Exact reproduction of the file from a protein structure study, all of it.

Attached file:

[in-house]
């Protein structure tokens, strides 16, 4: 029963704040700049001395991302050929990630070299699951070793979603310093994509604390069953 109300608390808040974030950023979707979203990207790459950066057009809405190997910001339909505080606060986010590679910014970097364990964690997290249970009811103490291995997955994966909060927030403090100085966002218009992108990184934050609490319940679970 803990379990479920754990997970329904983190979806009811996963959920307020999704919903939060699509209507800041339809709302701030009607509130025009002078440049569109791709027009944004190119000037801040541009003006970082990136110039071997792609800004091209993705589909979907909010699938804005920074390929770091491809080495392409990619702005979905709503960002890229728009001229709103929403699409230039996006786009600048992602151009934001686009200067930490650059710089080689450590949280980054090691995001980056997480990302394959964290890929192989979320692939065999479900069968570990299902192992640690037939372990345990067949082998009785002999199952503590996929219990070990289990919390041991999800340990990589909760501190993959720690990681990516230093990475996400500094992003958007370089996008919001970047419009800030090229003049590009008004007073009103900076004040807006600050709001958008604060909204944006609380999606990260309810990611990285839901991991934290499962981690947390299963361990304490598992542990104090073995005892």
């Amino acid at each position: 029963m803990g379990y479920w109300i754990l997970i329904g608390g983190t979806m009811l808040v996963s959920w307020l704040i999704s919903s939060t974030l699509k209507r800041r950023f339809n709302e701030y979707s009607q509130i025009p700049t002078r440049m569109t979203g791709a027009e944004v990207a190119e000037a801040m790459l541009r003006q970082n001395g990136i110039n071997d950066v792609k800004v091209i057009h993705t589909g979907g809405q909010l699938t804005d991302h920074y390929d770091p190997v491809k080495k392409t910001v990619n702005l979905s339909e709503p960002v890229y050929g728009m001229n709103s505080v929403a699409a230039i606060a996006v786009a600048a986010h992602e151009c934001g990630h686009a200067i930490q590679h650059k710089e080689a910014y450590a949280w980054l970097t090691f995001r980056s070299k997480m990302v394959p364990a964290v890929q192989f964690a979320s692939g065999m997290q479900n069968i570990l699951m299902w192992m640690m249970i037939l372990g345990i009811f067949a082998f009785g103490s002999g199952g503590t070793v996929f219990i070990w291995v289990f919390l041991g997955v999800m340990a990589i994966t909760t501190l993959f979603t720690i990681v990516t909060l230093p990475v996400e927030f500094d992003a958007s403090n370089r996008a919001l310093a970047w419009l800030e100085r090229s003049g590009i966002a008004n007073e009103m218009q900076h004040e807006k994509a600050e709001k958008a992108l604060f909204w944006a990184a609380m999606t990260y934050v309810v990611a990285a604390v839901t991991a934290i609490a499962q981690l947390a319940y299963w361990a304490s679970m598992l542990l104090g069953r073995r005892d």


[in-house]
């Protein structure tokens, strides 16, 4: 029963704040700049001395991302050929990630070299699951070793979603310093994509604390069953 109300608390808040974030950023979707979203990207790459950066057009809405190997910001339909505080606060986010590679910014970097364990964690997290249970009811103490291995997955994966909060927030403090100085966002218009992108990184934050609490319940679970 803990379990479920754990997970329904983190979806009811996963959920307020999704919903939060699509209507800041339809709302701030009607509130025009002078440049569109791709027009944004190119000037801040541009003006970082990136110039071997792609800004091209993705589909979907909010699938804005920074390929770091491809080495392409990619702005979905709503960002890229728009001229709103929403699409230039996006786009600048992602151009934001686009200067930490650059710089080689450590949280980054090691995001980056997480990302394959964290890929192989979320692939065999479900069968570990299902192992640690037939372990345990067949082998009785002999199952503590996929219990070990289990919390041991999800340990990589909760501190993959720690990681990516230093990475996400500094992003958007370089996008919001970047419009800030090229003049590009008004007073009103900076004040807006600050709001958008604060909204944006609380999606990260309810990611990285839901991991934290499962981690947390299963361990304490598992542990104090073995005892």
């Amino acid at each position: 029963m803990g379990y479920w109300i754990l997970i329904g608390g983190t979806m009811l808040v996963s959920w307020l704040i999704s919903s939060t974030l699509k209507r800041r950023f339809n709302e701030y979707s009607q509130i025009p700049t002078r440049m569109t979203g791709a027009e944004v990207a190119e000037a801040m790459l541009r003006q970082n001395g990136i110039n071997d950066v792609k800004v091209i057009h993705t589909g979907g809405q909010l699938t804005d991302h920074y390929d770091p190997v491809k080495k392409t910001v990619n702005l979905s339909e709503p960002v890229y050929g728009m001229n709103s505080v929403a699409a230039i606060a996006v786009a600048a986010h992602e151009c934001g990630h686009a200067i930490q590679h650059k710089e080689a910014y450590a949280w980054l970097t090691f995001r980056s070299k997480m990302v394959p364990a964290v890929q192989f964690a979320s692939g065999m997290q479900n069968i570990l699951m299902w192992m640690m249970i037939l372990g345990i009811f067949a082998f009785g103490s002999g199952g503590t070793v996929f219990i070990w291995v289990f919390l041991g997955v999800m340990a990589i994966t909760t501190l993959f979603t720690i990681v990516t909060l230093p990475v996400e927030f500094d992003a958007s403090n370089r996008a919001l310093a970047w419009l800030e100085r090229s003049g590009i966002a008004n007073e009103m218009q900076h004040e807006k994509a600050e709001k958008a992108l604060f909204w944006a990184a609380m999606t990260y934050v309810v990611a990285a604390v839901t991991a934290i609490a499962q981690l947390a319940y299963w361990a304490s679970m598992l542990l104090g069953r073995r005892d």